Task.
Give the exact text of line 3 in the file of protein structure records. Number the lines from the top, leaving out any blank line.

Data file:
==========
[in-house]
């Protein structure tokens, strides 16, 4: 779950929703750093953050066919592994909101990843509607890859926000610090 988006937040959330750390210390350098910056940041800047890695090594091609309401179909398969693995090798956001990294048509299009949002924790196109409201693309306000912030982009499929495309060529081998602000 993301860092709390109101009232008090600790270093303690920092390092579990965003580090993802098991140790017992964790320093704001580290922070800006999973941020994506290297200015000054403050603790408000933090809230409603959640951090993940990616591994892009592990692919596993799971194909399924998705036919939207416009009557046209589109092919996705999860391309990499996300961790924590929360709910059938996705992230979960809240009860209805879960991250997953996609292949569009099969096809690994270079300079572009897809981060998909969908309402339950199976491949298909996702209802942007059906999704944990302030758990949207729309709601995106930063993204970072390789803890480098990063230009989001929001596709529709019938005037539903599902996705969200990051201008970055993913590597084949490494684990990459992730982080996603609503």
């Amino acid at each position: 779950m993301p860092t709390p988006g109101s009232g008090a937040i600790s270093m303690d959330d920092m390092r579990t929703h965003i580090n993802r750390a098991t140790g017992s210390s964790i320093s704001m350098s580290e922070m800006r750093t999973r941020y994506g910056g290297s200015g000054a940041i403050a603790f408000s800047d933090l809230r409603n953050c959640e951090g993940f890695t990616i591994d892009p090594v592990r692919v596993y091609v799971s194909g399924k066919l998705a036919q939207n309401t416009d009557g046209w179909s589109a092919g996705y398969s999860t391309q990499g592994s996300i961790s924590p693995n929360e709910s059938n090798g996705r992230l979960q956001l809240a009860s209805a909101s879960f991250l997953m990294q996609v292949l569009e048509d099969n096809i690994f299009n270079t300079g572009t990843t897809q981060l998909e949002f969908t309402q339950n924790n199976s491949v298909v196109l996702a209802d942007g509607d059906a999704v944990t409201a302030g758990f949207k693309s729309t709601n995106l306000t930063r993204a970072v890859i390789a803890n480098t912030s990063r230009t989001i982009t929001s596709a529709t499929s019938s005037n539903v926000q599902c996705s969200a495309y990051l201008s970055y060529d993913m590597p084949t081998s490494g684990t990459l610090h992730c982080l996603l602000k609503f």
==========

């Amino acid at each position: 779950m993301p860092t709390p988006g109101s009232g008090a937040i600790s270093m303690d959330d920092m390092r579990t929703h965003i580090n993802r750390a098991t140790g017992s210390s964790i320093s704001m350098s580290e922070m800006r750093t999973r941020y994506g910056g290297s200015g000054a940041i403050a603790f408000s800047d933090l809230r409603n953050c959640e951090g993940f890695t990616i591994d892009p090594v592990r692919v596993y091609v799971s194909g399924k066919l998705a036919q939207n309401t416009d009557g046209w179909s589109a092919g996705y398969s999860t391309q990499g592994s996300i961790s924590p693995n929360e709910s059938n090798g996705r992230l979960q956001l809240a009860s209805a909101s879960f991250l997953m990294q996609v292949l569009e048509d099969n096809i690994f299009n270079t300079g572009t990843t897809q981060l998909e949002f969908t309402q339950n924790n199976s491949v298909v196109l996702a209802d942007g509607d059906a999704v944990t409201a302030g758990f949207k693309s729309t709601n995106l306000t930063r993204a970072v890859i390789a803890n480098t912030s990063r230009t989001i982009t929001s596709a529709t499929s019938s005037n539903v926000q599902c996705s969200a495309y990051l201008s970055y060529d993913m590597p084949t081998s490494g684990t990459l610090h992730c982080l996603l602000k609503f």